About the Pocket Watch, a very interesting story

f you were in the mar­ket for a watch in 1880, would you know where to get one? You would go to a store, right? Well, of course you could do that, but if you want­ed one that was cheap­er and a bit bet­ter than most of the store watch­es, you went to the train sta­tion!
Sound a bit fun­ny? Well, for about 500 towns across the north­ern Unit­ed States , that’s where the best watch­es were found.

Why were the best watch­es found at the train sta­tion? The rail­road com­pa­ny was­n’t sell­ing the watch­es, not at all. The tele­graph oper­a­tor was. Most of the time the tele­graph oper­a­tor was locat­ed in the rail­road sta­tion because the tele­graph lines fol­lowed the rail­road tracks from town to town. It was usu­al­ly the short­est dis­tance and the right-of-way had already been secured for the rail line.

Most of the sta­tion agents were also skilled tele­graph oper­a­tors and it was the pri­ma­ry way they com­mu­ni­cat­ed with the rail­road. They would know when trains left the pre­vi­ous sta­tion and when they were due at their next sta­tion. And it was the tele­graph oper­a­tor who had the watch­es. As a mat­ter of fact, they sold more of them than almost all the stores com­bined for a peri­od of about 9 years.
This was all arranged by “Richard”, who was a tele­graph oper­a­tor him­self. He was on duty in the North Red­wood, Min­neso­ta train sta­tion one day when a load of watch­es arrived from the East. It was a huge crate of pock­et watch­es. No one ever came to claim them. So Richard sent a telegram to the man­u­fac­tur­er and asked them what they want­ed to do with the watch­es. The man­u­fac­tur­er did­n’t want to pay the freight back, so they wired Richard to see if he could sell them. So Richard did. He sent a wire to every agent in the sys­tem ask­ing them if they want­ed a cheap, but good, pock­et watch. He sold the entire case in less than two days and at a hand­some prof­it. That start­ed it all.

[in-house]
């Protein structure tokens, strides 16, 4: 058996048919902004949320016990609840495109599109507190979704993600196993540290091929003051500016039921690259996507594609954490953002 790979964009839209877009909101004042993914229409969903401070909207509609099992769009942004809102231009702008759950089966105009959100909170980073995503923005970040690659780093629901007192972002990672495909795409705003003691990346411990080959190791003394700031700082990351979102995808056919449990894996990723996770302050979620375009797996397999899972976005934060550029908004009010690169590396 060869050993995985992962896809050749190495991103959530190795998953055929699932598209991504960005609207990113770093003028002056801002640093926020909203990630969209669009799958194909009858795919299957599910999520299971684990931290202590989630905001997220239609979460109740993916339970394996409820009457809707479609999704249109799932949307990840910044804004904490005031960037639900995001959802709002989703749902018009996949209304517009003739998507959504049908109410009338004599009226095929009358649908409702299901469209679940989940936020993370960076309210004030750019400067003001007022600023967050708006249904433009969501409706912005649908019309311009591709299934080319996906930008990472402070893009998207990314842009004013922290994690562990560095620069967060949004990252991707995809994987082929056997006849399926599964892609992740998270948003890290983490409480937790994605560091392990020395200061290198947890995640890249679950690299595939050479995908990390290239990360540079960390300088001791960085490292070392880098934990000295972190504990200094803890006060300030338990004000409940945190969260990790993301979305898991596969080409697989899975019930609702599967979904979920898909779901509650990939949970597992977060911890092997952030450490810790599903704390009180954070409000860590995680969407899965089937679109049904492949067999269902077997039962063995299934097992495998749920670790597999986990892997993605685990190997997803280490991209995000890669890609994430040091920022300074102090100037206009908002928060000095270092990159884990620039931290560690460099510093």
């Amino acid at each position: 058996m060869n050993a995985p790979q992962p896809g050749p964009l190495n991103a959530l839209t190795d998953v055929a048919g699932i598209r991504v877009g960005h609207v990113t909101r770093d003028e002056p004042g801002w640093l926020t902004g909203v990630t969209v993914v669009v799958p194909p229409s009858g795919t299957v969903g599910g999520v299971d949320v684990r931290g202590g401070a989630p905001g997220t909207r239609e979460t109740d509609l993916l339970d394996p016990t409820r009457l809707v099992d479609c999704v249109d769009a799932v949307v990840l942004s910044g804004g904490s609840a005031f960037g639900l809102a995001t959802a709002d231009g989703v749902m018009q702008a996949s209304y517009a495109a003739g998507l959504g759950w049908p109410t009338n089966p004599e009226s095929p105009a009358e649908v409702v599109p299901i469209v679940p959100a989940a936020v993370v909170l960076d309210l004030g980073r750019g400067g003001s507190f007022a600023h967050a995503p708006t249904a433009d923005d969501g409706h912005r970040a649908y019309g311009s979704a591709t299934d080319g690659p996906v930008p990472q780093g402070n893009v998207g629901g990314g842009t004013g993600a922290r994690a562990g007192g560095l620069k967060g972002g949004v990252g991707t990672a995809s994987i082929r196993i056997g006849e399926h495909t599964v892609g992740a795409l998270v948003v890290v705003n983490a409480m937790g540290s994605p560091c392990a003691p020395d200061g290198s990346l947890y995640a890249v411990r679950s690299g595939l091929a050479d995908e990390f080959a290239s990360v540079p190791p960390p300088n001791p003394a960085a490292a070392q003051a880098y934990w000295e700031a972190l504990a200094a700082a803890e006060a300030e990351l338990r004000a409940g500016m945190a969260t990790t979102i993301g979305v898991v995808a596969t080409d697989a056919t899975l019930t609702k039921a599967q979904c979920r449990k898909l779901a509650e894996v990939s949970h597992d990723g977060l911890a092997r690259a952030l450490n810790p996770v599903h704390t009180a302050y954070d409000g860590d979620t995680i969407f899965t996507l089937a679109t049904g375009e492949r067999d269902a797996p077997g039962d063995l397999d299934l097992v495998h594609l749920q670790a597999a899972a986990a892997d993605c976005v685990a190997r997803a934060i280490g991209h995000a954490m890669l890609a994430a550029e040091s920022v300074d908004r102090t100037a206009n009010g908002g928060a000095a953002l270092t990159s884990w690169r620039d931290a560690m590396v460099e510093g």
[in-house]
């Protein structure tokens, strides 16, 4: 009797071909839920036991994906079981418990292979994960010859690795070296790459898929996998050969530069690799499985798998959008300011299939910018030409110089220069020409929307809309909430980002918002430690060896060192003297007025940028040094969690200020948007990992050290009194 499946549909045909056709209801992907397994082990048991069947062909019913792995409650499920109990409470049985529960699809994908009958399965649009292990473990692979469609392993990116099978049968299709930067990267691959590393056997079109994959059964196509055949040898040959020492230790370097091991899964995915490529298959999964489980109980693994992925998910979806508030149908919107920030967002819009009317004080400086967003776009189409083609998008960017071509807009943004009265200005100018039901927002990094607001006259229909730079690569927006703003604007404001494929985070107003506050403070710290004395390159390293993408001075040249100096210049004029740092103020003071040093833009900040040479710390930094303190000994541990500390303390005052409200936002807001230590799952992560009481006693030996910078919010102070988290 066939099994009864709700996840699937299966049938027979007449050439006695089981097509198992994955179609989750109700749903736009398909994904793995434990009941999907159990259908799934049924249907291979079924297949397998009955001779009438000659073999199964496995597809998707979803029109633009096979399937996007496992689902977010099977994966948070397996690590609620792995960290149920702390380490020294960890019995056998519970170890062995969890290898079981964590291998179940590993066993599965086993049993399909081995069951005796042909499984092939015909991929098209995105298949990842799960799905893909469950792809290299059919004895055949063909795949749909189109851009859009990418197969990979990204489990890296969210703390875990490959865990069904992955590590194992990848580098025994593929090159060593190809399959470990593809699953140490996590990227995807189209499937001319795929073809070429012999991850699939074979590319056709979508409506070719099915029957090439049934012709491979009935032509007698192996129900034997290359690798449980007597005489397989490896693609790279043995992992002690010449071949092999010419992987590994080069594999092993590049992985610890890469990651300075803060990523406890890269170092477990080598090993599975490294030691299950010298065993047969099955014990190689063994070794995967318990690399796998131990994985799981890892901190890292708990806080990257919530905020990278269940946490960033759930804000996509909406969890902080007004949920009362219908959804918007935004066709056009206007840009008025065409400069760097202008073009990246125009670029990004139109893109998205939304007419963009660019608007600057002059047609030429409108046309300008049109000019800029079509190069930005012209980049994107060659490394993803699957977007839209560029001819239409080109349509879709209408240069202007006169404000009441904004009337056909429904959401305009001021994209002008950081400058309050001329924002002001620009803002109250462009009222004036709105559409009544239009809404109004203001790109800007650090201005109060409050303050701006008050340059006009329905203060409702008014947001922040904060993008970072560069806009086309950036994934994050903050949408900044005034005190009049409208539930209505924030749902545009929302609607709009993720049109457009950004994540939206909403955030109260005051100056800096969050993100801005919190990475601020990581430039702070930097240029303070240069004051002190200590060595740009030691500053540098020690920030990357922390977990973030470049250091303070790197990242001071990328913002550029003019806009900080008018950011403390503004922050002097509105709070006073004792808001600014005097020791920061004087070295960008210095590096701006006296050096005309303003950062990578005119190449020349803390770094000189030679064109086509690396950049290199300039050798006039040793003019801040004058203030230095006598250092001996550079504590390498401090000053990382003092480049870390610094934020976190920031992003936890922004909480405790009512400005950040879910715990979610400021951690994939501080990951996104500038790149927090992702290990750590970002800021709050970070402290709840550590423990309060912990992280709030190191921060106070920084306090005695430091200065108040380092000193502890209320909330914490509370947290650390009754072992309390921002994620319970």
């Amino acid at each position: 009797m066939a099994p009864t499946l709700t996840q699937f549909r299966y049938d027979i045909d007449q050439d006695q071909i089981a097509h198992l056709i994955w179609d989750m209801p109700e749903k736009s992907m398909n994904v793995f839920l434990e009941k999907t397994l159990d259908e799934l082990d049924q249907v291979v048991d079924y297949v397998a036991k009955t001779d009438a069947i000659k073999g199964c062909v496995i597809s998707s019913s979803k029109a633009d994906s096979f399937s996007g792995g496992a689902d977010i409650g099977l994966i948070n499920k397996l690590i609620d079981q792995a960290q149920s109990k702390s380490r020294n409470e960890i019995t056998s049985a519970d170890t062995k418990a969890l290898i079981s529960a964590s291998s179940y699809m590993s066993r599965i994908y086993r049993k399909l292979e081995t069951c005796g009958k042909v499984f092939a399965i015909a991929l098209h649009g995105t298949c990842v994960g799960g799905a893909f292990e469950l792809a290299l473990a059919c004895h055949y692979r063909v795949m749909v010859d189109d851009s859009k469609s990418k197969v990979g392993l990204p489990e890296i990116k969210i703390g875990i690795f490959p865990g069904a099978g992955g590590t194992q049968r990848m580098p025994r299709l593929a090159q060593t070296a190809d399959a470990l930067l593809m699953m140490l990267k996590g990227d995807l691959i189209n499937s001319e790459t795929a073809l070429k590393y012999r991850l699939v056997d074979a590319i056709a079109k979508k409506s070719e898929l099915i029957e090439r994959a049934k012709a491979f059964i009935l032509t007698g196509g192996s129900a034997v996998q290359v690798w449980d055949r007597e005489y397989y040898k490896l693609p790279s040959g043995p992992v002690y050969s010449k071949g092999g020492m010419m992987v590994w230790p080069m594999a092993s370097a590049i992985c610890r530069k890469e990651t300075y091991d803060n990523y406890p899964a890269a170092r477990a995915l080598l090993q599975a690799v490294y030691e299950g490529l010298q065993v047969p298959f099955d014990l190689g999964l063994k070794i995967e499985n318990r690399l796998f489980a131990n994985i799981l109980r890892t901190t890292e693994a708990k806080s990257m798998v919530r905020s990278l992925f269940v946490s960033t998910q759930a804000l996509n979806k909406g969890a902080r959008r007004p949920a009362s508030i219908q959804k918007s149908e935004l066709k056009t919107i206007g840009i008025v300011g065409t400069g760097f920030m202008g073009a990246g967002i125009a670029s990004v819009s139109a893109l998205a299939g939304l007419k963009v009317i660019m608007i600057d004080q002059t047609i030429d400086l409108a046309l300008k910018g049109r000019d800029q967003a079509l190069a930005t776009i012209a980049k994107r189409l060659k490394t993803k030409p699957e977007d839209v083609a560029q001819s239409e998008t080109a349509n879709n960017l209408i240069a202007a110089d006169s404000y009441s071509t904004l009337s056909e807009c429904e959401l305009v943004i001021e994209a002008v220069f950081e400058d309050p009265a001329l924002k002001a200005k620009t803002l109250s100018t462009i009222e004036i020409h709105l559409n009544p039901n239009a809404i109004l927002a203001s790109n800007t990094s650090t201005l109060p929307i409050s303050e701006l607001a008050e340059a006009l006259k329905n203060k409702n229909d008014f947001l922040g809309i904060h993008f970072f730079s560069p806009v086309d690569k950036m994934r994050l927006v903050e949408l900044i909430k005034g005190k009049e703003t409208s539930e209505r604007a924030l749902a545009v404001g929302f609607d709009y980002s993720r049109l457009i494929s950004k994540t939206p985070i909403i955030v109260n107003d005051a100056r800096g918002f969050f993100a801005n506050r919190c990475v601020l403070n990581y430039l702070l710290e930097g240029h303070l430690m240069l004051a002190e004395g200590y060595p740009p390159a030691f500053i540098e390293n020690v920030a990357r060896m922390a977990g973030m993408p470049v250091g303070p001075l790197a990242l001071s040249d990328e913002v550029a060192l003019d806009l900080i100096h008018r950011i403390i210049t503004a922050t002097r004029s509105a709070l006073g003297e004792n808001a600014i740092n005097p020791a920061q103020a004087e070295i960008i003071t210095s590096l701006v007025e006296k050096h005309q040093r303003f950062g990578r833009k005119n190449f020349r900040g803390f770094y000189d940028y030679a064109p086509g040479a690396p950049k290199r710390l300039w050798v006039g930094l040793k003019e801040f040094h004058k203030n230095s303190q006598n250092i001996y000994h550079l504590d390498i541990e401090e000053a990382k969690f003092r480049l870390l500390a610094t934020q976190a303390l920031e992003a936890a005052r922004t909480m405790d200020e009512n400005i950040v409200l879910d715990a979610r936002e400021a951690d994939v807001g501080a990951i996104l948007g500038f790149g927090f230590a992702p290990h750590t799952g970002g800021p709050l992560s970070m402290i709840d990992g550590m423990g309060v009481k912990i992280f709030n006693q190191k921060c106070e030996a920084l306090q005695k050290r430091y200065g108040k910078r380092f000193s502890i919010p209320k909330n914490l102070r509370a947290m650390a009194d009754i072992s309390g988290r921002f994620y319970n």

He ordered more watch­es from the watch com­pa­ny and encour­aged the tele­graph oper­a­tors to set up a dis­play case in the sta­tion offer­ing high qual­i­ty watch­es for a cheap price to all the trav­el­ers. It worked! It did­n’t take long for the word to spread and, before long, peo­ple oth­er than trav­el­ers came to the train sta­tion to buy watch­es. Richard became so busy that he had to hire a pro­fes­sion­al watch­mak­er to help him with the orders. That was “Alvah”.  And the rest is his­to­ry as they say. The busi­ness took off and soon expand­ed to many oth­er lines of dry goods. Richard and Alvah left the train sta­tion and moved their com­pa­ny to Chica­go — and it’s still there..

YES, IT’S A LITTLE KNOWN FACT that for a while in the 1880’s, the biggest watch retail­er in the coun­try was at the train sta­tion. It all start­ed with a tele­graph oper­a­tor:
Richard Sears and part­ner Alvah Roe­buck!
Bet You Did­n’t Know That!
OK, maybe you did;  I did­n’t!
Now that’s History.